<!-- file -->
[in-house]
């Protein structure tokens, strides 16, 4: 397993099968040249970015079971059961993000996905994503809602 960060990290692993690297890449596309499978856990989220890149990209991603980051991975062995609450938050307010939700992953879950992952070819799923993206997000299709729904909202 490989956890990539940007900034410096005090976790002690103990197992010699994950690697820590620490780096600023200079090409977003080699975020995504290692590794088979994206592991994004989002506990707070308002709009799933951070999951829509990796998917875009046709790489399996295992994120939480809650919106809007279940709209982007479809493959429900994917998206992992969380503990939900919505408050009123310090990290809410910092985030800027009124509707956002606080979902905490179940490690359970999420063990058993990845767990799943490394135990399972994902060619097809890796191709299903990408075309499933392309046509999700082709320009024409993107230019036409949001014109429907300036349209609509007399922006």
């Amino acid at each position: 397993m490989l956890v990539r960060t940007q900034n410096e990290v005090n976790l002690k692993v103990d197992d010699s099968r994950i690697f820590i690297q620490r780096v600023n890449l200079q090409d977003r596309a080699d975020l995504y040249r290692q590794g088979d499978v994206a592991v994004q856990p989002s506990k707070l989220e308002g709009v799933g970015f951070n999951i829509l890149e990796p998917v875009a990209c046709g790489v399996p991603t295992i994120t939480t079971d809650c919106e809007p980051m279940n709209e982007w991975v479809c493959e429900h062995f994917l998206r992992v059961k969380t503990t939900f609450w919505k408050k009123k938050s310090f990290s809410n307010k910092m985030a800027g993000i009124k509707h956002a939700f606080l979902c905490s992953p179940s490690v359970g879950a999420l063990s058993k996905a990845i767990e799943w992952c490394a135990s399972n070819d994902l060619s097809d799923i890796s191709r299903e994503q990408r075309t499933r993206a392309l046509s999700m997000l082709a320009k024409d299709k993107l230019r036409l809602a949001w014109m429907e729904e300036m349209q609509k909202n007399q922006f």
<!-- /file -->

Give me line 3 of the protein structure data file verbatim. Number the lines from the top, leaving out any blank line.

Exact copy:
């Amino acid at each position: 397993m490989l956890v990539r960060t940007q900034n410096e990290v005090n976790l002690k692993v103990d197992d010699s099968r994950i690697f820590i690297q620490r780096v600023n890449l200079q090409d977003r596309a080699d975020l995504y040249r290692q590794g088979d499978v994206a592991v994004q856990p989002s506990k707070l989220e308002g709009v799933g970015f951070n999951i829509l890149e990796p998917v875009a990209c046709g790489v399996p991603t295992i994120t939480t079971d809650c919106e809007p980051m279940n709209e982007w991975v479809c493959e429900h062995f994917l998206r992992v059961k969380t503990t939900f609450w919505k408050k009123k938050s310090f990290s809410n307010k910092m985030a800027g993000i009124k509707h956002a939700f606080l979902c905490s992953p179940s490690v359970g879950a999420l063990s058993k996905a990845i767990e799943w992952c490394a135990s399972n070819d994902l060619s097809d799923i890796s191709r299903e994503q990408r075309t499933r993206a392309l046509s999700m997000l082709a320009k024409d299709k993107l230019r036409l809602a949001w014109m429907e729904e300036m349209q609509k909202n007399q922006f």